By Wendy Andersen
AS the billions of bailout money are directed at recapitalising Spanish banks, little will trickle down to Spanish youth.
Unemployment among 15 to 24 year olds in Spain has already reached 51 per cent, or 1.5 million youths.
And Prime Minister Mariano Rajoy recently said he expects the country’s economy to get worse before it gets better, specifically pointing out that unemployment increases are expected.
The lack of work has resulted in 37 per cent of 25 to 34 year-olds having to remain at home living off the goodwill of their parents.
Indeed the economic crisis has prevented a whole generation from starting careers and families, and is being dubbed the ‘Peter Pan generation’ because they cannot grow up, leave home or get on with their lives.
As the time between graduation and finding a job increases, the skills graduates have learned become outdated and stagnant.
Unable to practice their professions, young Spaniards risk falling further and further behind.
“For the rest of their lives, they’re damaged,” says Katherine Newman, a sociologist and dean at Johns Hopkins University.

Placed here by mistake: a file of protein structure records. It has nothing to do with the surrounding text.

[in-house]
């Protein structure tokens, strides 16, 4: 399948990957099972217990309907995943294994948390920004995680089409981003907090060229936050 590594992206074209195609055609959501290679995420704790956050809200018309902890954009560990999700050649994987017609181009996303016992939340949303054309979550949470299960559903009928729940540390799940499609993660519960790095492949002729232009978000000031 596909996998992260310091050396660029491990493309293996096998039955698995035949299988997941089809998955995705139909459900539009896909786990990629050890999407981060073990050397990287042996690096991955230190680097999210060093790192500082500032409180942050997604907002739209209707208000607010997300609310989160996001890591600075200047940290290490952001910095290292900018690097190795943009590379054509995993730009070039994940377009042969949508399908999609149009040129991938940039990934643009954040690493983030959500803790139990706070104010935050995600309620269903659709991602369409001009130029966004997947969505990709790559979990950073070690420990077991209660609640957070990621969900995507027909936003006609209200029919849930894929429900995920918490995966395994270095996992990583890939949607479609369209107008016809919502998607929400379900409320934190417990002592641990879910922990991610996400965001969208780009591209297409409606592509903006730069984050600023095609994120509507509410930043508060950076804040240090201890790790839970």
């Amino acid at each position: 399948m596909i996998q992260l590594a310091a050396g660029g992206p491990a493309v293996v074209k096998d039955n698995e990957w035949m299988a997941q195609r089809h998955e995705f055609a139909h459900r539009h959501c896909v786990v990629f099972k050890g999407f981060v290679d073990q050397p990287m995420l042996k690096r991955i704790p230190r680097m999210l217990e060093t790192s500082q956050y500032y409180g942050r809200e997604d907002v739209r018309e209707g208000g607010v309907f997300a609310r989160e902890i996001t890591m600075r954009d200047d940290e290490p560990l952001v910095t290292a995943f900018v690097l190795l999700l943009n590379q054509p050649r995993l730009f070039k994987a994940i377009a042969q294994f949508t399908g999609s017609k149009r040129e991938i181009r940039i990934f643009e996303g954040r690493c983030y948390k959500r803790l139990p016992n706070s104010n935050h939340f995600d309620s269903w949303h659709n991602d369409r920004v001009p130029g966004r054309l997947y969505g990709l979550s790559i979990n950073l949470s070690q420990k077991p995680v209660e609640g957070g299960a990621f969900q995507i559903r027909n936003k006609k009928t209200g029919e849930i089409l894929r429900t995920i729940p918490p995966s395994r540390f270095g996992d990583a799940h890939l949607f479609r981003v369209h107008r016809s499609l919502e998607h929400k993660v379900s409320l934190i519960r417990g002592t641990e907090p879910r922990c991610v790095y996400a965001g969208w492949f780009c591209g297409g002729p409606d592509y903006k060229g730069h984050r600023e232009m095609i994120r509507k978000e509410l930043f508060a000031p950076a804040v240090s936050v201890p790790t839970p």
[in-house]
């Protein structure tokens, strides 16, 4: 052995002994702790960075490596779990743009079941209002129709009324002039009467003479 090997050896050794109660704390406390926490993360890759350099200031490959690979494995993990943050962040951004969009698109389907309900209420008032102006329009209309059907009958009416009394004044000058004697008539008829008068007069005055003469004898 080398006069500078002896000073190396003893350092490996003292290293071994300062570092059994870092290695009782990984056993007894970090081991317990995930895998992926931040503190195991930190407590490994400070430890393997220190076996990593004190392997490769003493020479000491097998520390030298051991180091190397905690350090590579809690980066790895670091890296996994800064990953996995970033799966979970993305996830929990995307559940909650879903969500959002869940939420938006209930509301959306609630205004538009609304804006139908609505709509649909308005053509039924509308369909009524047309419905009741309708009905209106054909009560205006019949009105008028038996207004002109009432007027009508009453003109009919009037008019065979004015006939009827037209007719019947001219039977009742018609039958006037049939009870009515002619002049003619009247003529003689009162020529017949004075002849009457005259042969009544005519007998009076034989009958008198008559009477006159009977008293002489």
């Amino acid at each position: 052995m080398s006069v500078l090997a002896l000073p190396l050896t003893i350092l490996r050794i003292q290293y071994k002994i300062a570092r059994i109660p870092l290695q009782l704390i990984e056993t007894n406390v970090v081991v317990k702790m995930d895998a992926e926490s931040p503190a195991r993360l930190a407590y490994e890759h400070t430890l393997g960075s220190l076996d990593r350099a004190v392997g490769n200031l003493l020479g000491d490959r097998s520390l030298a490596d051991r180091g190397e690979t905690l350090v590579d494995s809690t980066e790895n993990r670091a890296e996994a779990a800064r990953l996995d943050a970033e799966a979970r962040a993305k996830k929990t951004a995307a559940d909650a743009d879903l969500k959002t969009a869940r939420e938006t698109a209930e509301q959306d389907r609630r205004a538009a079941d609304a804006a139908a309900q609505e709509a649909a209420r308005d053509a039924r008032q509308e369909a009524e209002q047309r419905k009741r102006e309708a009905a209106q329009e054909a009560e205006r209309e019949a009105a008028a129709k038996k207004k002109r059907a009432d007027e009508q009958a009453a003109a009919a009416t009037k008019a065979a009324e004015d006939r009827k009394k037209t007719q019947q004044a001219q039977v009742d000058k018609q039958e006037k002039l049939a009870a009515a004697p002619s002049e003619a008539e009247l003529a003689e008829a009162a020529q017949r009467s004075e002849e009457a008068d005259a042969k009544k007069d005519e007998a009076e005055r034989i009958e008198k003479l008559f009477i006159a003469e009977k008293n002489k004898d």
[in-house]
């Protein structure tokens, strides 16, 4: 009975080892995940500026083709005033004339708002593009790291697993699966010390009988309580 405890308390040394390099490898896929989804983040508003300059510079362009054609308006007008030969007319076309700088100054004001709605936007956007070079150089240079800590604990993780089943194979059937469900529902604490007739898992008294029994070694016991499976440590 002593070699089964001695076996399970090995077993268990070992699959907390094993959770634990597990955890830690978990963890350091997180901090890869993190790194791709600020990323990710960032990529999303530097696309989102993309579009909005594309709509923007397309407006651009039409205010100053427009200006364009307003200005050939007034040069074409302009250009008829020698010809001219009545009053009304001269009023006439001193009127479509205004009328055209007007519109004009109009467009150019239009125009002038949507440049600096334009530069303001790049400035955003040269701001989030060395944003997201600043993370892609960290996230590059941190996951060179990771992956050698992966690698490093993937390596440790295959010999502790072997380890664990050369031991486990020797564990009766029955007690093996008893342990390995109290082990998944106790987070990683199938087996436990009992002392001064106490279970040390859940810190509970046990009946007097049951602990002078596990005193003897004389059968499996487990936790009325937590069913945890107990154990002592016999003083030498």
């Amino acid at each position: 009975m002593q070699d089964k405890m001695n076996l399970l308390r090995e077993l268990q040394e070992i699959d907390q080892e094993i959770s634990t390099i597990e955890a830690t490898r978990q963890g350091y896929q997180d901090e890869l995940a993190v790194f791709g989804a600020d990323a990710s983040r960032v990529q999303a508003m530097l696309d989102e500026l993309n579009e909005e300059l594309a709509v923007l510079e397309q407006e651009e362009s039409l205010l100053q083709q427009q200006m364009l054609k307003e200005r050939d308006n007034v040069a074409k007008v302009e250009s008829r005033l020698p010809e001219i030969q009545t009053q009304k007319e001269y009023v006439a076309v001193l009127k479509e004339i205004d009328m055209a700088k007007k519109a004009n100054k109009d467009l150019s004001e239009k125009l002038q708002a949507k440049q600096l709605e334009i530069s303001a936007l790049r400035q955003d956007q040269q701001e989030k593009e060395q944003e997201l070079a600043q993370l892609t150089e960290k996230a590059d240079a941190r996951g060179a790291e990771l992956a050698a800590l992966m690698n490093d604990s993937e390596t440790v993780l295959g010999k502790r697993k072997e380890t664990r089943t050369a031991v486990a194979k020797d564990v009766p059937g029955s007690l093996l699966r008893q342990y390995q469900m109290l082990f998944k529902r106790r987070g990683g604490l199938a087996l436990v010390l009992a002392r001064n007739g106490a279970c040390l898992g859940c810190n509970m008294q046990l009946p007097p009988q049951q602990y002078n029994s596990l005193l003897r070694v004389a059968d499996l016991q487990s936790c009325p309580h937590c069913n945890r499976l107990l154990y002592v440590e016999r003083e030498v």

“They don’t recover occupationally, their earnings are depressed for 20 years, and they don’t marry at the same rate.”
So with little hope of finding employment in their homeland, many Spaniards are looking for jobs in other countries, Germany in particular.
The number of Spaniards moving to Germany increased by 49 per cent in 2011 compared to the previous year.
All over Spain classes in German are oversubscribed as the unemployed try to boost their job prospects.
With low unemployment, Germany has launched a campaign to attract skilled workers, through its website, www.make-it-in-germany.com aimed specifically at helping foreigners who want to move to Germany. It’s certainly paying off.
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